June 1, 2017- West Bend, WI – The old Sears building in downtown West Bend, 102 S. Main St., is going to be revamped and a new Vietnamese, sushi and Chinese restaurant will be opening. “This will be a bar and restaurant,” said Bababebay Luu, the new owner.
Luu, who goes by the American name Sandy, closed this morning on the purchase of the 2-story building, 102 S. Main Street.
Born in Vietnam, Luu left her country in 1983. “I left my mom when I was 14 years old,” she said. “I lived in the Philippines for three years and that’s where I learned English.”
Luu then moved to Canada where she got married and had two boys. She has been in the U.S. since 1990.
“When I got here I worked,” she said. Luu is also the current owner of Modern Nails on S. Main Street in the Paradise Pavilion. “We are very busy,” she said.
Standing about 5-foot-3, the diminutive Luu walks through the huge building with confidence. “We’ll knock out this wall and right here will be the kitchen,” she said.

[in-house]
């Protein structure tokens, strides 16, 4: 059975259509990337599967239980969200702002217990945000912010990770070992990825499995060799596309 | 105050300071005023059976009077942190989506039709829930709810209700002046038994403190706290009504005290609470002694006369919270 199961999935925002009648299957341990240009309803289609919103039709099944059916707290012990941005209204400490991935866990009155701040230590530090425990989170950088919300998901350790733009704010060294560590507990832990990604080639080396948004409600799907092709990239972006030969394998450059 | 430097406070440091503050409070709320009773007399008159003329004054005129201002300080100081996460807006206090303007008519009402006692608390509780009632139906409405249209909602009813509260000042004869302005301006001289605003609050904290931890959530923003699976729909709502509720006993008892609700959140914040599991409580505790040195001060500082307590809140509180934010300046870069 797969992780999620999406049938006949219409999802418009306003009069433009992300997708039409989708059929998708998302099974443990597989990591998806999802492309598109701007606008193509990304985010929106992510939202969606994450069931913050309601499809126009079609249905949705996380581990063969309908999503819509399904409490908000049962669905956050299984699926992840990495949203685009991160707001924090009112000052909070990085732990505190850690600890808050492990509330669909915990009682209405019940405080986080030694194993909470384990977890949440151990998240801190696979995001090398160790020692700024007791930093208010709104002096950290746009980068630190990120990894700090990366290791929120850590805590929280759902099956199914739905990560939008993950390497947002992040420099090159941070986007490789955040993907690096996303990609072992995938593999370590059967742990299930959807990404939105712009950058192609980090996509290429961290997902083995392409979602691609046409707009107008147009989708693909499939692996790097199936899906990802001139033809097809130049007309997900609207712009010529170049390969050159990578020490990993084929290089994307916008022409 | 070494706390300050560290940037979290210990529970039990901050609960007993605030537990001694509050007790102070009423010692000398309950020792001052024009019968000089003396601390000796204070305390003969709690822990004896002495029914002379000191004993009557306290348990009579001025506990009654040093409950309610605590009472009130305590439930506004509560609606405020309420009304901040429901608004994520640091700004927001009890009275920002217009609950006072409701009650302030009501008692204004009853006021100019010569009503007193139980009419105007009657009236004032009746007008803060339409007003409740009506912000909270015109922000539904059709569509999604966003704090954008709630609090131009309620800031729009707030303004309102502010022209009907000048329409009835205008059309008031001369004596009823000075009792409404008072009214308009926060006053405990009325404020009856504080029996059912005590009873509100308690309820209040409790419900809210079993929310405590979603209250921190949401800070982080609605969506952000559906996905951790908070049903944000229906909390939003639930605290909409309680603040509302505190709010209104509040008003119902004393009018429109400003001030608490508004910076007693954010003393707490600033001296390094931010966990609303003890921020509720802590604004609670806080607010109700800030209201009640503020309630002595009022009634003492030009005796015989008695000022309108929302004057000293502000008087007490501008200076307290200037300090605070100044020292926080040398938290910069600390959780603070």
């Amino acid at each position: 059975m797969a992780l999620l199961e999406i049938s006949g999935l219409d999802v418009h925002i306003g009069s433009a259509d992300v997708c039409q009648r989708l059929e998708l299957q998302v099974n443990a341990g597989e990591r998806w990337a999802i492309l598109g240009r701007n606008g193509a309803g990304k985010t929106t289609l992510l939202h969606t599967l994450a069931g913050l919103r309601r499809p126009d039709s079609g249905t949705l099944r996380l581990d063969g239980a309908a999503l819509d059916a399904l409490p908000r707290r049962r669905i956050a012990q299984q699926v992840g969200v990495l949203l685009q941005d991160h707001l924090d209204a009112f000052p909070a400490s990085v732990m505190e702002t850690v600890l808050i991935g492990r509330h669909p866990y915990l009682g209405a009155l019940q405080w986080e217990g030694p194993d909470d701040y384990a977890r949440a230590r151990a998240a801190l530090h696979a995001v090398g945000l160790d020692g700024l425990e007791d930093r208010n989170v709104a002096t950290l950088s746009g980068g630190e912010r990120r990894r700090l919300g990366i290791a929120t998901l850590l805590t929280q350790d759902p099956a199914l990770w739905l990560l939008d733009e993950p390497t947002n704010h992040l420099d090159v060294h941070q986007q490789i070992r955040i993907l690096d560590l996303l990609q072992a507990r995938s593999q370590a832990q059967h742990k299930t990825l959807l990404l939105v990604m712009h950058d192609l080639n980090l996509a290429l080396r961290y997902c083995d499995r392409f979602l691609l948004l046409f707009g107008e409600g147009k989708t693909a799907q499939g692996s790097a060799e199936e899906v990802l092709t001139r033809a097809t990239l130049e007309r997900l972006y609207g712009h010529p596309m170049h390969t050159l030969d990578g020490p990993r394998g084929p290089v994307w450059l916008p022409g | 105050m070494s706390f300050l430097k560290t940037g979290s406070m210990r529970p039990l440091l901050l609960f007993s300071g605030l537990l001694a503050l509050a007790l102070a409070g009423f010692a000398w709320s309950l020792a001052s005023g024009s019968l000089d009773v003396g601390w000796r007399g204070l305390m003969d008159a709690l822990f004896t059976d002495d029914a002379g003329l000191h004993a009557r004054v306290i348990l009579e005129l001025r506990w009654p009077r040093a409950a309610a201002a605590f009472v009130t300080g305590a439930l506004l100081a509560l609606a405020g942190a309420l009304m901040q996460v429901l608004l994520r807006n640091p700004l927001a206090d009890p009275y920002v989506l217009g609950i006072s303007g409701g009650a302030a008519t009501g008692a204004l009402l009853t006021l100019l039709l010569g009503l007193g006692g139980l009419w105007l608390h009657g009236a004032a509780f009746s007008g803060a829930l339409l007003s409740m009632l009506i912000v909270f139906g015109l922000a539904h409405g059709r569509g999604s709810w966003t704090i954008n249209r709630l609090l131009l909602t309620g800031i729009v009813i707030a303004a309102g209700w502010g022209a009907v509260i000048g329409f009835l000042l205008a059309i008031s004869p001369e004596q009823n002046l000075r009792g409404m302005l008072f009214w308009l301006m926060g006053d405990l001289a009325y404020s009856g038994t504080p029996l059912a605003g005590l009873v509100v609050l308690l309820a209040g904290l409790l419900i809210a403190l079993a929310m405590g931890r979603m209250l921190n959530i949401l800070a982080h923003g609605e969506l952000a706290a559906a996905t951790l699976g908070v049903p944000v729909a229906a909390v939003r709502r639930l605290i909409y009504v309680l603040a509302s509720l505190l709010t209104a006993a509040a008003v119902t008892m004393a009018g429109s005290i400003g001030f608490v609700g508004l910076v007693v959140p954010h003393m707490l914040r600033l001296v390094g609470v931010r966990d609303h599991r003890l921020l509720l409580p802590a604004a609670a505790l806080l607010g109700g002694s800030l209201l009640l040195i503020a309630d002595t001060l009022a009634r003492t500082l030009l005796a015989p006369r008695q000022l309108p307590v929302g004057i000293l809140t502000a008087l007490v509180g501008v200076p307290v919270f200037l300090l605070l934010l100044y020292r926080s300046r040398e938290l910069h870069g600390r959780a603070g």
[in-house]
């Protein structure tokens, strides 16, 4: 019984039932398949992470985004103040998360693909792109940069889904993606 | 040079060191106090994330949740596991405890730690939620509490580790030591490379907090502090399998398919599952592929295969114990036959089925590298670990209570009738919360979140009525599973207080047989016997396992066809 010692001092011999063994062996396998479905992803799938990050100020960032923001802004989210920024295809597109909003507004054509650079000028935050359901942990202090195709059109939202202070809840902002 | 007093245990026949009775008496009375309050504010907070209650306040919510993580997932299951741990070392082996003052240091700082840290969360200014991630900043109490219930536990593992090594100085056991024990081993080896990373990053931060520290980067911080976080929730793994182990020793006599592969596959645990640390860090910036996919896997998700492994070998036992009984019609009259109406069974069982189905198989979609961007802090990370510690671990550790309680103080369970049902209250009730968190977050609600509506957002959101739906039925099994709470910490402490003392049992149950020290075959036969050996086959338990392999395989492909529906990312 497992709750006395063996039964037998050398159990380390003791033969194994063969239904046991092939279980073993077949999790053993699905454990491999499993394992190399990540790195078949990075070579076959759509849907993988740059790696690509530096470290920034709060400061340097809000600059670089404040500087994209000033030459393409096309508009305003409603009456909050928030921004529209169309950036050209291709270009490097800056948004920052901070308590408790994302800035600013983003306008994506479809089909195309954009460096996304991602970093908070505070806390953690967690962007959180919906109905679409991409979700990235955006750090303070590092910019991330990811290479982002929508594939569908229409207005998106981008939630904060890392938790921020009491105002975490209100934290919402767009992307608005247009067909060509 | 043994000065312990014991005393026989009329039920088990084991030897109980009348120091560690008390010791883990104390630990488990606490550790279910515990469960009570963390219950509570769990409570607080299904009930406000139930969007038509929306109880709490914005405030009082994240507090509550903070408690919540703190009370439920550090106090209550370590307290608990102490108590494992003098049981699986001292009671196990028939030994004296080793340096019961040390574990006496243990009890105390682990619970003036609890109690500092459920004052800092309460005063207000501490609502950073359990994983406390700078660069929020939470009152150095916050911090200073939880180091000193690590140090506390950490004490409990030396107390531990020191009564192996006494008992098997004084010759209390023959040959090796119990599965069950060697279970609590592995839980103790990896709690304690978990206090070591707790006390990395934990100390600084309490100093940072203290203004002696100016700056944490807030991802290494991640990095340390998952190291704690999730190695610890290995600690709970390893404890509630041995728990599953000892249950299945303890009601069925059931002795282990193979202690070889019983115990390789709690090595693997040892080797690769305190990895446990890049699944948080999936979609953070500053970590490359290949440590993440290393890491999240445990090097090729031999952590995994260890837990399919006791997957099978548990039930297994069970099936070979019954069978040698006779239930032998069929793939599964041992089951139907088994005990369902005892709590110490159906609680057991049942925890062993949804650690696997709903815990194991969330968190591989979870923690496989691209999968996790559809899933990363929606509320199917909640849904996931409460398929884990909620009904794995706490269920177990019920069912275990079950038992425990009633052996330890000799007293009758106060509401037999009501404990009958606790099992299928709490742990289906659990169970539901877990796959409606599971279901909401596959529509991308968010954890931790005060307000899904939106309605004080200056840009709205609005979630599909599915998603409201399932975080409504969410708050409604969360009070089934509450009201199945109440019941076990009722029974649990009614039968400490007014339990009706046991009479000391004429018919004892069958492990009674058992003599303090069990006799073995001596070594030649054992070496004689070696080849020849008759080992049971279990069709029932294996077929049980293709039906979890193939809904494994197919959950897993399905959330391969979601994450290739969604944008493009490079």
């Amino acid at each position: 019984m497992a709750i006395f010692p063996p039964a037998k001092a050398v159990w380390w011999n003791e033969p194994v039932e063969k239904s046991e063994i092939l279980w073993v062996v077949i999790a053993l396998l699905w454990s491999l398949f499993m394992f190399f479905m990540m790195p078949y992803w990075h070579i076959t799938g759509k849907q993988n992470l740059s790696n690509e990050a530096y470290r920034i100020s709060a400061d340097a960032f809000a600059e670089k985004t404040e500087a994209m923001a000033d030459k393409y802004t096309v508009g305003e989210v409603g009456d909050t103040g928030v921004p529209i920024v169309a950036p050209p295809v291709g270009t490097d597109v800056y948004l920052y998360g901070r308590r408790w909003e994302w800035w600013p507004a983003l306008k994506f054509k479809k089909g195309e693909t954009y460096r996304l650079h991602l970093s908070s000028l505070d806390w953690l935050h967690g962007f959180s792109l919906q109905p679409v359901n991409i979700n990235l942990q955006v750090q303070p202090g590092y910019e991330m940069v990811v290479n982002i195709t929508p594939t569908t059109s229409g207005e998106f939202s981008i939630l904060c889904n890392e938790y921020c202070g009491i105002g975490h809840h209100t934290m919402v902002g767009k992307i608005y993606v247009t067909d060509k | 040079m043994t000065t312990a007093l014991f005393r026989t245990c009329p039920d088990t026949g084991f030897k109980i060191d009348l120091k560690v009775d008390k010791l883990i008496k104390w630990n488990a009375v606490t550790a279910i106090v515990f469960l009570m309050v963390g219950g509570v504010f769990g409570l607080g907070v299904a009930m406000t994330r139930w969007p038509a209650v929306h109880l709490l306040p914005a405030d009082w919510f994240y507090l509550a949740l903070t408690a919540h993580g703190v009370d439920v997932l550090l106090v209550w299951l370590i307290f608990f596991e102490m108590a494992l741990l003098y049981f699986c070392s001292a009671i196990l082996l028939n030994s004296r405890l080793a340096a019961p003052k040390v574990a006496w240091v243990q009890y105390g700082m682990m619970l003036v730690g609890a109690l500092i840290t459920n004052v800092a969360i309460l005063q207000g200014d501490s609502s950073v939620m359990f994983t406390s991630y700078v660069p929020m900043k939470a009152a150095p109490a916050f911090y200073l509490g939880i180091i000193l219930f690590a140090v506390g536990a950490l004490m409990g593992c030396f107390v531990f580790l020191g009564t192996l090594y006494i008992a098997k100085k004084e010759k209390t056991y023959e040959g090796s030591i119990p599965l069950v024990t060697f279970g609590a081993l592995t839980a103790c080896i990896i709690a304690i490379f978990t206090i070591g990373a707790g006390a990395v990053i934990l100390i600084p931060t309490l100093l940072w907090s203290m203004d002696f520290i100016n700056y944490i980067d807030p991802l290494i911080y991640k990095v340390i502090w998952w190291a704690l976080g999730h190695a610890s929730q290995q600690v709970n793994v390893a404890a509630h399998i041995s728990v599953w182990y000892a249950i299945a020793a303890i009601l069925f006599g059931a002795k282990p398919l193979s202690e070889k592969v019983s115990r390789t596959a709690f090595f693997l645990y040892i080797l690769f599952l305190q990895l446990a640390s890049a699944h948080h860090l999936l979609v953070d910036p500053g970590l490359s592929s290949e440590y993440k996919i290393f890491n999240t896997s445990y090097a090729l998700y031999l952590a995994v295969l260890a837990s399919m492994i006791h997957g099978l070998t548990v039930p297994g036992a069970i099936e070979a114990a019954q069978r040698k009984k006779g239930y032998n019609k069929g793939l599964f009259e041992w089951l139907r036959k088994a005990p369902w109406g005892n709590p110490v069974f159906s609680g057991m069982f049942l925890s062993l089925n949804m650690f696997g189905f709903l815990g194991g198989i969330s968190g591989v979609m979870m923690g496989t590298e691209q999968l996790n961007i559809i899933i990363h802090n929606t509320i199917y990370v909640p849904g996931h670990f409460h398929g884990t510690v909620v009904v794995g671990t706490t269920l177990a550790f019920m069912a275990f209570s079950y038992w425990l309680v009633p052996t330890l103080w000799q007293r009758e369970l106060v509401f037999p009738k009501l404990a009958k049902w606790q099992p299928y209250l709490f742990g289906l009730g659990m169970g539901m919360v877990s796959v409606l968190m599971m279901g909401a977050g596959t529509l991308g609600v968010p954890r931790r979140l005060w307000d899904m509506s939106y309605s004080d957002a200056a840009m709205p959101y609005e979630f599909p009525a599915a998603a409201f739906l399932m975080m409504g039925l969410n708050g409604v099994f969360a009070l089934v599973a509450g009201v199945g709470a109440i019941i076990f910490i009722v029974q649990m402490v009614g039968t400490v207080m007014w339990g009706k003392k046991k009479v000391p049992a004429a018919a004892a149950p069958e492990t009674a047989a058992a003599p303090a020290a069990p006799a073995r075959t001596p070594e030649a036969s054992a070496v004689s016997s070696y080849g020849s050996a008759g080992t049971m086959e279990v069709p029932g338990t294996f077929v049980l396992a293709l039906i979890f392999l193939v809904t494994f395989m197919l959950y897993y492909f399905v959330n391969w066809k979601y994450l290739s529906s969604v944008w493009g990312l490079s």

There is an altar still in place on the first floor; a remnant of when the building was home to Generations Christian Fellowship. The walls of the back hall are lined with decorative tin ceiling tiles; hundreds of them.
Luu scrolls through photos of luxurious Asian restaurants and interior decor on her cell phone. The high ceilings and 6,000-square-feet of space on the first floor will be perfect for her layout.
The remodel, according to Luu, will be completed by her boyfriend. She optimistically said she would like to be open in six months.
“I have a cousin who has a really big restaurant in another country and I have my friend in Vancouver with a restaurant and they will help me to start.
Walking upstairs there is a maze of rooms. Luu plans to live on the premises. She already has dibs on her bedroom overlooking Main Street.
The former Sears building was listed by Paula Becker with RE/MAX United. The asking price for the location was $269,900. Real estate agent John Newkirk with Hanson & Co. Real Estate said the buyer closed at $250,000.
According to the city assessor’s office, BMO Harris Bank took over the property Feb. 23, 2017. They purchased it $161,800.
Prior to that it wasn’t fully taxed because it was a tax-exempt organization; the taxes at that time were $157,600. When the bank took over the parcel the full assessment on the parcel was for $258,600.
The property had been vacant as of Jan. 1, 2017.